It wouldn’t be right to post at all about anything this week without mentioning last week’s East Coast hurricane. The BF and I were incredibly lucky to get through it completely unscathed but I know we’re in the minority. Don’t forget, if you haven’t already, to donate money, supplies, or your time in any way you can. Find out how here.
In happier news, this hash is DELICIOUS. It’s from The Kitchn and the recipe has been sitting in my “To Make” list for over a year now. It seems like there’s always someone I’m cooking for who doesn’t like meat, or sweet potatoes, or onions. But this past weekend I had some dear friends in town and they eat anything (my favorite kind of friends, mind you) so it seemed like the perfect time to finally try it out.
On the menu:
Sweet potato, sausage, and onion hash
Adapted from The Kitchn’s recipe here
Serves 6 – 7
2 large onions
4 medium sized sweet potatoes, skins on and diced to 1/2 inch cubes
1 pound sweet Italian sausage
6 large cloves of garlic, minced
4 long stalks of rosemary, minced
3 Tbsp olive oil
Salt and pepper to taste
6 – 7 large eggs (1 per person)
Preheat oven to 450 degrees. Cover a large baking sheet with foil.
Cut onions in half and then slice each half into thin half moons. Heat a medium sized frying pan over medium heat and add onions, stirring occasionally until the onions cook down and start to brown, about 30 minutes.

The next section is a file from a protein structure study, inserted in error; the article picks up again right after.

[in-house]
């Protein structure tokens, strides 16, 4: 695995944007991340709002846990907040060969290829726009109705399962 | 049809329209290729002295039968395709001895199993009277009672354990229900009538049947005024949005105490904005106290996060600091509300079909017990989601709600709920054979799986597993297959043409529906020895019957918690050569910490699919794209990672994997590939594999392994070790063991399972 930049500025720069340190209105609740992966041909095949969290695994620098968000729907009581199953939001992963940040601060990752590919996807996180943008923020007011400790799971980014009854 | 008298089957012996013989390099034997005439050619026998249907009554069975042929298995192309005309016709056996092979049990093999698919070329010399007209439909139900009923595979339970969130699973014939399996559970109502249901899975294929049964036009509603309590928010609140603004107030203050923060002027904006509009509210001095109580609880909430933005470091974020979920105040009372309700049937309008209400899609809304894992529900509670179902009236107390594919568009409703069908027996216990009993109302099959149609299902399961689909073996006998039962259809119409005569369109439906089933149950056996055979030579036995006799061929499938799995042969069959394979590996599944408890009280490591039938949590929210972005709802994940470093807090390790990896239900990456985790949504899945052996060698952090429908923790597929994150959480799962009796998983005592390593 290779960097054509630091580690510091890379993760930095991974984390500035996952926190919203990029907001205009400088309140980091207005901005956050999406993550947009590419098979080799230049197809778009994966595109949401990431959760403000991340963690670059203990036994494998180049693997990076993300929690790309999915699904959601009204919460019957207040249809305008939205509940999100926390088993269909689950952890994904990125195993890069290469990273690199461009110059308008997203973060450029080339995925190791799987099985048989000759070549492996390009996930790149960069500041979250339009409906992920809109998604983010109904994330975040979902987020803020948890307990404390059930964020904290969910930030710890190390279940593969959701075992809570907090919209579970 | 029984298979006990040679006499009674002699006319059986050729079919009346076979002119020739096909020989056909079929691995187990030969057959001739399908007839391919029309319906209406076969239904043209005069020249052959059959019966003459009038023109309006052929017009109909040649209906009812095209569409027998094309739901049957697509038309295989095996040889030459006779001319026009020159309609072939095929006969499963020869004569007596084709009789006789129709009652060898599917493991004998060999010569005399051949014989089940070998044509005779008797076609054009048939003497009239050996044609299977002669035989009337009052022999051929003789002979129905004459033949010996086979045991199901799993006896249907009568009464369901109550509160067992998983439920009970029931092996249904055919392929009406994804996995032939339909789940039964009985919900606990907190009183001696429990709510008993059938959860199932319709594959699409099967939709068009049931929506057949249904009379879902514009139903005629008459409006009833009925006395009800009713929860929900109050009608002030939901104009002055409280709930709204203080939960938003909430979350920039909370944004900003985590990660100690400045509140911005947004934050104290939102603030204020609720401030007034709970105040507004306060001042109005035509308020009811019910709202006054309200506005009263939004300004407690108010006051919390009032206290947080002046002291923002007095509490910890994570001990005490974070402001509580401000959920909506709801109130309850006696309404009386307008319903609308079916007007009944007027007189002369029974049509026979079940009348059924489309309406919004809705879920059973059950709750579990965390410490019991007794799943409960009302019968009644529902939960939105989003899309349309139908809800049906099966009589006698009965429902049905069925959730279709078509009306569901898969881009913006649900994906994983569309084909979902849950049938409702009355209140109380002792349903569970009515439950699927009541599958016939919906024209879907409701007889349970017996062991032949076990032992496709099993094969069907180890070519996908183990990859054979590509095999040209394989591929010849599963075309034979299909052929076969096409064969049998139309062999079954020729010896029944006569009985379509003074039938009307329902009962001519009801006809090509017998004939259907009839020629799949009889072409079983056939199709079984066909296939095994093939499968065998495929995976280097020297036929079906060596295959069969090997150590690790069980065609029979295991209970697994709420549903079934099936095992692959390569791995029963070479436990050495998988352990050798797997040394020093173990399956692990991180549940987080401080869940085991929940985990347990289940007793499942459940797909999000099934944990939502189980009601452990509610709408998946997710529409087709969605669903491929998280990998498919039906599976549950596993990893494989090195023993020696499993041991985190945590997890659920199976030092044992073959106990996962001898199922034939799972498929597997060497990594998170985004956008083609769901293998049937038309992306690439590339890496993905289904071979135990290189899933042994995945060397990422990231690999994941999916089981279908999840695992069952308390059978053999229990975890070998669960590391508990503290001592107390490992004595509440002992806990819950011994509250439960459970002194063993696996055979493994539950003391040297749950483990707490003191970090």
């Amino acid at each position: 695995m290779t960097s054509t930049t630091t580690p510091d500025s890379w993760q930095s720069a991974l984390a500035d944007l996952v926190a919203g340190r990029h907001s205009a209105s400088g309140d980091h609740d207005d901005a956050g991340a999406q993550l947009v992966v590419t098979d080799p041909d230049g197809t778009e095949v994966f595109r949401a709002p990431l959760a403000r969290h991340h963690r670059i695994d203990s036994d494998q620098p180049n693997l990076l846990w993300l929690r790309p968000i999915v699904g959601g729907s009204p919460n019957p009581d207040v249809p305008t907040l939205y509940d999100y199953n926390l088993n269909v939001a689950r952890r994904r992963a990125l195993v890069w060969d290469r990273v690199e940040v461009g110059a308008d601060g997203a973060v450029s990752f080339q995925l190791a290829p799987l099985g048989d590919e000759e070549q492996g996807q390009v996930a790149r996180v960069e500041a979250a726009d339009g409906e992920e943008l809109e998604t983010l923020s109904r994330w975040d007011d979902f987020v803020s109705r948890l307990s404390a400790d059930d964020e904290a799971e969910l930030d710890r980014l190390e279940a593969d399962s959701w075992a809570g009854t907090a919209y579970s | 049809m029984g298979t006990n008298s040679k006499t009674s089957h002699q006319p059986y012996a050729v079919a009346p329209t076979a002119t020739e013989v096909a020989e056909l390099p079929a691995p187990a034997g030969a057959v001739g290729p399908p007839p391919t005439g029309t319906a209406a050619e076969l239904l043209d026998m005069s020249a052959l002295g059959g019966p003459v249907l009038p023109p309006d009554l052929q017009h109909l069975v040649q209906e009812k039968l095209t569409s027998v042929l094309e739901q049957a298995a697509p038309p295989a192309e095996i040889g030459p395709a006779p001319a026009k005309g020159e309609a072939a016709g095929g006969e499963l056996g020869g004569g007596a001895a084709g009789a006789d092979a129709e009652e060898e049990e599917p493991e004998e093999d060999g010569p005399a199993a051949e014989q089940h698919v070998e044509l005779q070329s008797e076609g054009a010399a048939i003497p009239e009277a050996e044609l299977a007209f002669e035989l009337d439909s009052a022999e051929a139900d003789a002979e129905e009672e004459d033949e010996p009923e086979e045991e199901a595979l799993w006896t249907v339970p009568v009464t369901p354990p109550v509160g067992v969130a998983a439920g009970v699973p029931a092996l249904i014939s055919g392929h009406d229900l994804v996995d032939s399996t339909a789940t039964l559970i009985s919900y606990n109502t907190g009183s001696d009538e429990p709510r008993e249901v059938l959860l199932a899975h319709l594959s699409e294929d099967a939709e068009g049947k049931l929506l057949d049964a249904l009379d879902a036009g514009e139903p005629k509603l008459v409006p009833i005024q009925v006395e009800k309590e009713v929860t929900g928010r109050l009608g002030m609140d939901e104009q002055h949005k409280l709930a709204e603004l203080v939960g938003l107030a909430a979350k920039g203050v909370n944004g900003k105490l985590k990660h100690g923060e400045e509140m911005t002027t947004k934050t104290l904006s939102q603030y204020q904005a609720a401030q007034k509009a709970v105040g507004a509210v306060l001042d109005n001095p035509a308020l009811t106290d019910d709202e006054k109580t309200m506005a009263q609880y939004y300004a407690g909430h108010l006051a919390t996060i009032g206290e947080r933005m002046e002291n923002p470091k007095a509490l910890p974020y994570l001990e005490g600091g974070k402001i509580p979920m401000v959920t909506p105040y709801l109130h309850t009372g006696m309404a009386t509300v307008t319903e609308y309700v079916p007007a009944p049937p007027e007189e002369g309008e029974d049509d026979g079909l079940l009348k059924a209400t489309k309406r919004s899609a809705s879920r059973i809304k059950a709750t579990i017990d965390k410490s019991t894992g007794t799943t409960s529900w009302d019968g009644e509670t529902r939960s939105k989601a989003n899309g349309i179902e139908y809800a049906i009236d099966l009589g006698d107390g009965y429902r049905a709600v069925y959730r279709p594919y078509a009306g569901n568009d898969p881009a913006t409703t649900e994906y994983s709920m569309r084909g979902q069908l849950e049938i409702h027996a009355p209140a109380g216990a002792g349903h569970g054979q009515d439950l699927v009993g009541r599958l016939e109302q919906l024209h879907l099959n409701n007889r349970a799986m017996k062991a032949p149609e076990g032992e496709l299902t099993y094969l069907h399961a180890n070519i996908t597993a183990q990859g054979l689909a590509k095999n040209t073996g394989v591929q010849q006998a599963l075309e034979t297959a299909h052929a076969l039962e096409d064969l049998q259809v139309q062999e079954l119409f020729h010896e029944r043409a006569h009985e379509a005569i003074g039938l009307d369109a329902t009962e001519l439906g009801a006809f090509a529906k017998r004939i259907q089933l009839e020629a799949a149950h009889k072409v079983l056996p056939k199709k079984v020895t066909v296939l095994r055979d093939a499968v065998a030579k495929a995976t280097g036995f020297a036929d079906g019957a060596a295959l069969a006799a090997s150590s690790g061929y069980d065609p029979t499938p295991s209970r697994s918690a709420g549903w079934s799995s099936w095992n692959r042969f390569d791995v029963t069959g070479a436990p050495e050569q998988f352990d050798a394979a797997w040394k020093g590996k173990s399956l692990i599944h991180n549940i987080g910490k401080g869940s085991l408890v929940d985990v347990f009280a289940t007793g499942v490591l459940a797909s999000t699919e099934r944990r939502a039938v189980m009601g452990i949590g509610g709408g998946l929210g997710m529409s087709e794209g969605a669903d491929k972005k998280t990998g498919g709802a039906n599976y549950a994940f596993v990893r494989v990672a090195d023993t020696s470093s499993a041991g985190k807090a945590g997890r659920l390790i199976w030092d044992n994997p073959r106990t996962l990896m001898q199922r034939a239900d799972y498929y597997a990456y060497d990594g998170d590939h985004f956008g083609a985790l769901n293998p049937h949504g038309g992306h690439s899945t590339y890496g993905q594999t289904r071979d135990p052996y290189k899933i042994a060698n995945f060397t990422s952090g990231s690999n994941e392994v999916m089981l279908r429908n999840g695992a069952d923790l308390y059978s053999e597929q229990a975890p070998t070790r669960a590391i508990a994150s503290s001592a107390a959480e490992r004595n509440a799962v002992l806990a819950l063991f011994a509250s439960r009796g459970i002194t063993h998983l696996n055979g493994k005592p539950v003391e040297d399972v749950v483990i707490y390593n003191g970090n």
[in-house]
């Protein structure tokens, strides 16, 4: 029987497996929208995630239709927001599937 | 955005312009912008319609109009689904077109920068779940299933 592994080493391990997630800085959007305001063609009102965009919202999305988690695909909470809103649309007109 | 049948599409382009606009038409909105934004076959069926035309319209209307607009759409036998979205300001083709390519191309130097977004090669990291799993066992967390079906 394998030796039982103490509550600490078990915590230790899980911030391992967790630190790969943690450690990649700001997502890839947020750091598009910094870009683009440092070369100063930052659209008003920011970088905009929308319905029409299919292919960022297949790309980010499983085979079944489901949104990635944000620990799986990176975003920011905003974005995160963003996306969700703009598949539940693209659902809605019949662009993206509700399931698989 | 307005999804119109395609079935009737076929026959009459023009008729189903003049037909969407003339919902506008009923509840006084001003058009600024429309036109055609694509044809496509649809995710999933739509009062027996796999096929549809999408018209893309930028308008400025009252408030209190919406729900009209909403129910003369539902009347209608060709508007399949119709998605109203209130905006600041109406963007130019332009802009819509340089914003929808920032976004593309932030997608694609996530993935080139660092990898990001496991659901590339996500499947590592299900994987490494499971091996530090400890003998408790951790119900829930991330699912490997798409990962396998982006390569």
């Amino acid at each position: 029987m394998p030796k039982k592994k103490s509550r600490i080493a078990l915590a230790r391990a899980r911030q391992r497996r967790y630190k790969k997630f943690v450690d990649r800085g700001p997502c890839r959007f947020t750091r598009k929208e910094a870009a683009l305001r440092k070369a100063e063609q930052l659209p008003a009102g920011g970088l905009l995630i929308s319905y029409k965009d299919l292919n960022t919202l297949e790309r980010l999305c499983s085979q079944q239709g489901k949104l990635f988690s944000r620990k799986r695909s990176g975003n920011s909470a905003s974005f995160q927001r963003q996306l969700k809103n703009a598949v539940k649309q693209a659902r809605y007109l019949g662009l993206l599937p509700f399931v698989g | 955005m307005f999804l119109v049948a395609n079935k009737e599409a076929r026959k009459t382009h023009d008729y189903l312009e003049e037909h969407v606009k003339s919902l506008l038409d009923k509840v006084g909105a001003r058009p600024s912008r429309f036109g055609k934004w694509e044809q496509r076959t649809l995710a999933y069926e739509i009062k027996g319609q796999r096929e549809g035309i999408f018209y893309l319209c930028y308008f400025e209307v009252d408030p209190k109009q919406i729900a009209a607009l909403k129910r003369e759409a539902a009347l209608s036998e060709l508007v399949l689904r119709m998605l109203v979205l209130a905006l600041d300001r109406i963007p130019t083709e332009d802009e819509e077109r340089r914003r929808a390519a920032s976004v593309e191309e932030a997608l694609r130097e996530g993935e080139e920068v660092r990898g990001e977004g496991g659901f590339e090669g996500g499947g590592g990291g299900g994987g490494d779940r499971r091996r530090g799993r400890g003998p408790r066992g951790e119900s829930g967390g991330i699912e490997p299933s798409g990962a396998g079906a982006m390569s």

Meanwhile, in another frying pan, cook the sausage over medium/high heat for around 15 minutes, breaking the sausage apart so it’s in small, crumbly pieces.
Once the onions and sausage are cooked, in one large bowl add sweet potato chunks, sausage, onions, minced rosemary, minced garlic, and olive oil and toss until everything is coated in olive oil. Spread on the covered baking sheet (don’t worry if it’s not in a single layer, it doesn’t really matter). Roast in the preheated oven for 4o minutes, or until sweet potatoes are easily pierced with a fork.
In a large frying pan, fry the eggs just until the outside is cooked and the center is still runny. Top each serving of hash with a fried egg.
NOTE: The Kitchn‘s recipe has a lengthy second step where you cook the eggs over the hash in a skillet for 20 minutes, but to me that just meant a lot of extra time and another dirty dish. It looks lovely, but ultimately felt unnecessary.
And lastly… that photo above is missing the egg. I was last to eat (the cook eats last!), and I was too lazy to crack another egg. But the hash looked nice so, voila.